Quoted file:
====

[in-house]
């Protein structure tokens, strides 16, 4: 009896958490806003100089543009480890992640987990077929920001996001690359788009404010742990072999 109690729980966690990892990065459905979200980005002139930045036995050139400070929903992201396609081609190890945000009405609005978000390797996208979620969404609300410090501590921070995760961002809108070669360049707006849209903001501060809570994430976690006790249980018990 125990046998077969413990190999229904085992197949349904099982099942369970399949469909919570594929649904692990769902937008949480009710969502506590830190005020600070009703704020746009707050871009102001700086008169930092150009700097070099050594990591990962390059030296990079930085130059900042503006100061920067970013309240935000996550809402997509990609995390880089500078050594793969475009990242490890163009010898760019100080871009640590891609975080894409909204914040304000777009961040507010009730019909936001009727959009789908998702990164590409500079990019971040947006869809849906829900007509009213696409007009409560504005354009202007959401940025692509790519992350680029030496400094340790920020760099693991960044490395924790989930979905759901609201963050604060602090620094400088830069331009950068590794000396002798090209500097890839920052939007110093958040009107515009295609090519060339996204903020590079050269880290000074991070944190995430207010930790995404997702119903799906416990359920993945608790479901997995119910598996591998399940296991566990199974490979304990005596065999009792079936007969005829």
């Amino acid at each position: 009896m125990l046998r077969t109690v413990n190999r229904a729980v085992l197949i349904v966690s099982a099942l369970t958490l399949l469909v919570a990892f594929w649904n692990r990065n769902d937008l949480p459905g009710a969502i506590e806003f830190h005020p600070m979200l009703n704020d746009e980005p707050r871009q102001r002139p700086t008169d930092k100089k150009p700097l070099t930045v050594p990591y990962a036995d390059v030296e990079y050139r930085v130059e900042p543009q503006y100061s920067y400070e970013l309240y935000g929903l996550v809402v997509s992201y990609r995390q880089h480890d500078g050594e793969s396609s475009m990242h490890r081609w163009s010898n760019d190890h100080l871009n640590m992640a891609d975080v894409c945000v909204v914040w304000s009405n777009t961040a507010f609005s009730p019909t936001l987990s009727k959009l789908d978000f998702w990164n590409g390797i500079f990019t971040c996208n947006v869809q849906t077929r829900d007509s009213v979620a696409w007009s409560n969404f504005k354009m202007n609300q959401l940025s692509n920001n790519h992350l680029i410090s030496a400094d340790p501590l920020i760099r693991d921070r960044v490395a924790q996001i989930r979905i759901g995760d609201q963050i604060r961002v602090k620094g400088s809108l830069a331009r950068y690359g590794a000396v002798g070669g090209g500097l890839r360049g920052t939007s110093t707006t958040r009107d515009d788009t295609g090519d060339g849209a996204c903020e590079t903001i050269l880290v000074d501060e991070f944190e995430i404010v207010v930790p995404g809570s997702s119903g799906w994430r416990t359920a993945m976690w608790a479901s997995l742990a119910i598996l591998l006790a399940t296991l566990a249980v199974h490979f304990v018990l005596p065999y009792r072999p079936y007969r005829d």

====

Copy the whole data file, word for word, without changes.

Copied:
[in-house]
């Protein structure tokens, strides 16, 4: 009896958490806003100089543009480890992640987990077929920001996001690359788009404010742990072999 109690729980966690990892990065459905979200980005002139930045036995050139400070929903992201396609081609190890945000009405609005978000390797996208979620969404609300410090501590921070995760961002809108070669360049707006849209903001501060809570994430976690006790249980018990 125990046998077969413990190999229904085992197949349904099982099942369970399949469909919570594929649904692990769902937008949480009710969502506590830190005020600070009703704020746009707050871009102001700086008169930092150009700097070099050594990591990962390059030296990079930085130059900042503006100061920067970013309240935000996550809402997509990609995390880089500078050594793969475009990242490890163009010898760019100080871009640590891609975080894409909204914040304000777009961040507010009730019909936001009727959009789908998702990164590409500079990019971040947006869809849906829900007509009213696409007009409560504005354009202007959401940025692509790519992350680029030496400094340790920020760099693991960044490395924790989930979905759901609201963050604060602090620094400088830069331009950068590794000396002798090209500097890839920052939007110093958040009107515009295609090519060339996204903020590079050269880290000074991070944190995430207010930790995404997702119903799906416990359920993945608790479901997995119910598996591998399940296991566990199974490979304990005596065999009792079936007969005829």
């Amino acid at each position: 009896m125990l046998r077969t109690v413990n190999r229904a729980v085992l197949i349904v966690s099982a099942l369970t958490l399949l469909v919570a990892f594929w649904n692990r990065n769902d937008l949480p459905g009710a969502i506590e806003f830190h005020p600070m979200l009703n704020d746009e980005p707050r871009q102001r002139p700086t008169d930092k100089k150009p700097l070099t930045v050594p990591y990962a036995d390059v030296e990079y050139r930085v130059e900042p543009q503006y100061s920067y400070e970013l309240y935000g929903l996550v809402v997509s992201y990609r995390q880089h480890d500078g050594e793969s396609s475009m990242h490890r081609w163009s010898n760019d190890h100080l871009n640590m992640a891609d975080v894409c945000v909204v914040w304000s009405n777009t961040a507010f609005s009730p019909t936001l987990s009727k959009l789908d978000f998702w990164n590409g390797i500079f990019t971040c996208n947006v869809q849906t077929r829900d007509s009213v979620a696409w007009s409560n969404f504005k354009m202007n609300q959401l940025s692509n920001n790519h992350l680029i410090s030496a400094d340790p501590l920020i760099r693991d921070r960044v490395a924790q996001i989930r979905i759901g995760d609201q963050i604060r961002v602090k620094g400088s809108l830069a331009r950068y690359g590794a000396v002798g070669g090209g500097l890839r360049g920052t939007s110093t707006t958040r009107d515009d788009t295609g090519d060339g849209a996204c903020e590079t903001i050269l880290v000074d501060e991070f944190e995430i404010v207010v930790p995404g809570s997702s119903g799906w994430r416990t359920a993945m976690w608790a479901s997995l742990a119910i598996l591998l006790a399940t296991l566990a249980v199974h490979f304990v018990l005596p065999y009792r072999p079936y007969r005829d």